The AIR Feedback Model

2-40 people

Constructive feedback is a type of feedback that focuses on an individual's performance and helps them develop successful habits and behaviors. The key aspect of constructive feedback is that it is meant to build and not discourage. This approach turns seemingly negative feedback into a launch pad for learning and development opportunities.

Workshop steps


Develop a habit of regularly seeking feedback and use a clear framework to make team members feel more prepared when giving and receiving constructive feedback, even if it's challenging. Utilize the AIR Feedback Model as a helpful framework for constructive feedback, which stands for "Action," "Impact," and "Request." 1. Action: Identify a specific action you personally observed (not secondhand). 2. Impact: Describe the effect of that action on you. 3. Request: Ask if the person is willing to make a change, using a SMART request - Specific, Measurable, Achievable, Realistic, and Timely. Ensure the request is feasible and can be accomplished with available resources. Remember, a SMART request should be: - Specific: Well-defined, clear, and unambiguous - Measurable: With specific criteria to measure progress toward the goal - Achievable: Attainable and not impossible to achieve - Realistic: Within reach, realistic, and relevant - Timely: With a clearly defined timeline, including a starting date and a target date.


THE STEPS 1. Describe the listener's behavior without blaming them. Action When you ________________ (specific action, real-life example). 2. Explain how that behavior affects the speaker. The result is ________________ (how the action impacts you). 3. Make a request. Could you please ________________? Example: "When you arrived late on Thursday morning for the meeting, I felt stressed because I wasn't ready to present your part. Could you please be on time for our meeting tomorrow morning?"


Variation: Don't forget to provide appreciative feedback as well! Use this formula to offer both constructive and appreciative feedback. Maintain a balance in your feedback to avoid leaning too much towards either constructive or appreciative aspects. Example: "I observed on Thursday morning that you conducted an informative, challenging, yet enjoyable and engaging session for the participants. As a result, you've inspired me, and I want to create similar sessions for my learning groups. Can we schedule a meeting within the next week for you to share your best tips on designing such sessions?"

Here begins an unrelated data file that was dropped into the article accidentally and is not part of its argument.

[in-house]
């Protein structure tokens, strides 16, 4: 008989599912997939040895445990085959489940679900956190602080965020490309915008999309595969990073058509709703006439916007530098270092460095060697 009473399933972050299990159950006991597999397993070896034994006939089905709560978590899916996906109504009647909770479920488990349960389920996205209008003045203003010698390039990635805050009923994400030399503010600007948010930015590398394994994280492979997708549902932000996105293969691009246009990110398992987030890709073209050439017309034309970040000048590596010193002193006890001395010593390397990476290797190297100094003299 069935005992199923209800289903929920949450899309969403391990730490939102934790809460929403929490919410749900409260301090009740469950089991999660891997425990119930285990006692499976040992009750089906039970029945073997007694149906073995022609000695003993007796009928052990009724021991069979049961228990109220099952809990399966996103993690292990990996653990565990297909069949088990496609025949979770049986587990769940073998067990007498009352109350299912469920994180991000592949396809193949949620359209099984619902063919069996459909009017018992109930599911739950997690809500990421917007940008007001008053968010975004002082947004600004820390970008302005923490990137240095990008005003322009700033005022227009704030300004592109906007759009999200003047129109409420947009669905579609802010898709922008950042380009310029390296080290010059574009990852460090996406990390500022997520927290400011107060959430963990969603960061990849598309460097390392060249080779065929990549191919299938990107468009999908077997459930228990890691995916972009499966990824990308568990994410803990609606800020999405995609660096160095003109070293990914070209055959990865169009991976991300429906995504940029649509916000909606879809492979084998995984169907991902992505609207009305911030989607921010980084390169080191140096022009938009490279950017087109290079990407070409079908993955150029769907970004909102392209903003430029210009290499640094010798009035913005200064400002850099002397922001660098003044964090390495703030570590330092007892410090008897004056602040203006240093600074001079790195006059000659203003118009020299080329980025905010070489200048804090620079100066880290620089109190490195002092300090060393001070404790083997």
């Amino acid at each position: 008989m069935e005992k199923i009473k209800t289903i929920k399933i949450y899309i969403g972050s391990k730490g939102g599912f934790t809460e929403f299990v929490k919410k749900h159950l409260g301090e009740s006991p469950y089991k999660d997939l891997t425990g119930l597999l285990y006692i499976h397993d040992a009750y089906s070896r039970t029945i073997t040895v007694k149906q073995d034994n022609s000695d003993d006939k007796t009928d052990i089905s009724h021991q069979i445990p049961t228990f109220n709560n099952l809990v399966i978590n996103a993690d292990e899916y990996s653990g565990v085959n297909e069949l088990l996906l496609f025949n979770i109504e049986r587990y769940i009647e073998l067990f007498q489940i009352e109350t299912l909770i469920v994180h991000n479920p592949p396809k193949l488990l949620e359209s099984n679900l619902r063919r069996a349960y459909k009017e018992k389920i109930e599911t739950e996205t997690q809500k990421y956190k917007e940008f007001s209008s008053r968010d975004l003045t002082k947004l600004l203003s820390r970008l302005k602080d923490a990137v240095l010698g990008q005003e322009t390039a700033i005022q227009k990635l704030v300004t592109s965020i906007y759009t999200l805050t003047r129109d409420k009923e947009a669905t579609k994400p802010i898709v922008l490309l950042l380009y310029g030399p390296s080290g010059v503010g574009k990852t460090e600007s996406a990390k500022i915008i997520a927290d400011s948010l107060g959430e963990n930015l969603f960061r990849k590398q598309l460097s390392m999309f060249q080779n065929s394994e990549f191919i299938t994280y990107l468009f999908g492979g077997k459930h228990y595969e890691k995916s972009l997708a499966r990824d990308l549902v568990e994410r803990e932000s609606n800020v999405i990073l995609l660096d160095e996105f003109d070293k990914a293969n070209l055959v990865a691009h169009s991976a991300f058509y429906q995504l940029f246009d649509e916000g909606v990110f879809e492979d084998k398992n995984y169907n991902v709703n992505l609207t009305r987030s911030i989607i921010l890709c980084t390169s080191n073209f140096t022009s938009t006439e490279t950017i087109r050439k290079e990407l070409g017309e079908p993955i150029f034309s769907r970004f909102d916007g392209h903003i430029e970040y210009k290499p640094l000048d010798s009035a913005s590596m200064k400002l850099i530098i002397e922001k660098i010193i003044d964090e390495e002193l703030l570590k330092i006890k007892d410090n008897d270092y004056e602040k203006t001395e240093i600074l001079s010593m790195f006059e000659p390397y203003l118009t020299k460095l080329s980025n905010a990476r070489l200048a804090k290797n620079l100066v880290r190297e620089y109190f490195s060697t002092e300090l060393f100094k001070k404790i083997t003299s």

Principles for Effective Feedback Conversations: 1. Timing: Consider the other person's needs and ask if it's a suitable time for feedback. 2. Self-awareness: Ensure you're calm and composed before giving feedback. 3. Be descriptive: Focus on the specific behavior, not personality traits or hearsay. 4. Avoid judgment: Refrain from labeling the person. 5. Focus on performance: Keep the feedback task-oriented. 6. Don't try to change or fix the person. 7. Be clear and concise. 8. Regularly ask for feedback instead of waiting for it. 9. Request permission before giving feedback. 10. Own your feedback: Speak from your perspective, not as a group. 11. Separate your thoughts and feelings from others. 12. Be specific: Avoid generalizations. 13. Provide timely and regular feedback. 14. Don't save multiple remarks for one conversation. 15. Prioritize connection with the person. 16. Focus on solutions rather than problems.

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Anna Lundqvist
UX Designer and AI Ethics Strategist guiding innovative product development and educational workshops
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Eddy Salzmann
Design lead and team culture enthusiast driving products and design processes
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Ola Möller
Founder of MethodKit who has a passion for organisations and seeing the big picture
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